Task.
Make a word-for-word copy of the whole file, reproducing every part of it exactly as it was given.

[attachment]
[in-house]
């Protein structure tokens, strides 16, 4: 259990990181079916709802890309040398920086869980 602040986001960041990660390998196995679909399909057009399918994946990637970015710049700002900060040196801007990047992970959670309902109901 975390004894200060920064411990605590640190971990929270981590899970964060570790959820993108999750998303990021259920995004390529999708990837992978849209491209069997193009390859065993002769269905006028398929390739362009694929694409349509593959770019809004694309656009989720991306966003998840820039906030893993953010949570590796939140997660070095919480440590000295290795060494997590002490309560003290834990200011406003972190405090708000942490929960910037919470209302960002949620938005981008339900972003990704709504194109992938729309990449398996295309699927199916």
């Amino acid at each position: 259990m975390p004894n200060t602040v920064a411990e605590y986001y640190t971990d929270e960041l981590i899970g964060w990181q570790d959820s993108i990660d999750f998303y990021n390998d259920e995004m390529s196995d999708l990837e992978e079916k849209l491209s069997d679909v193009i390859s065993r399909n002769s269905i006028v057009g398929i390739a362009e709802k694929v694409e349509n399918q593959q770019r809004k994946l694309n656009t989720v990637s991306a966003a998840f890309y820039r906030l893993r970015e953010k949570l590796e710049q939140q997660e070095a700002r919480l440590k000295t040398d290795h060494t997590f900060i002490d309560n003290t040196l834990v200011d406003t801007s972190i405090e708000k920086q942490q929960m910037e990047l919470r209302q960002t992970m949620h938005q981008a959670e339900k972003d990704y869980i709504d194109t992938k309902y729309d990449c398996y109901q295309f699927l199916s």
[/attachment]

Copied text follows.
[in-house]
């Protein structure tokens, strides 16, 4: 259990990181079916709802890309040398920086869980 602040986001960041990660390998196995679909399909057009399918994946990637970015710049700002900060040196801007990047992970959670309902109901 975390004894200060920064411990605590640190971990929270981590899970964060570790959820993108999750998303990021259920995004390529999708990837992978849209491209069997193009390859065993002769269905006028398929390739362009694929694409349509593959770019809004694309656009989720991306966003998840820039906030893993953010949570590796939140997660070095919480440590000295290795060494997590002490309560003290834990200011406003972190405090708000942490929960910037919470209302960002949620938005981008339900972003990704709504194109992938729309990449398996295309699927199916």
């Amino acid at each position: 259990m975390p004894n200060t602040v920064a411990e605590y986001y640190t971990d929270e960041l981590i899970g964060w990181q570790d959820s993108i990660d999750f998303y990021n390998d259920e995004m390529s196995d999708l990837e992978e079916k849209l491209s069997d679909v193009i390859s065993r399909n002769s269905i006028v057009g398929i390739a362009e709802k694929v694409e349509n399918q593959q770019r809004k994946l694309n656009t989720v990637s991306a966003a998840f890309y820039r906030l893993r970015e953010k949570l590796e710049q939140q997660e070095a700002r919480l440590k000295t040398d290795h060494t997590f900060i002490d309560n003290t040196l834990v200011d406003t801007s972190i405090e708000k920086q942490q929960m910037e990047l919470r209302q960002t992970m949620h938005q981008a959670e339900k972003d990704y869980i709504d194109t992938k309902y729309d990449c398996y109901q295309f699927l199916s």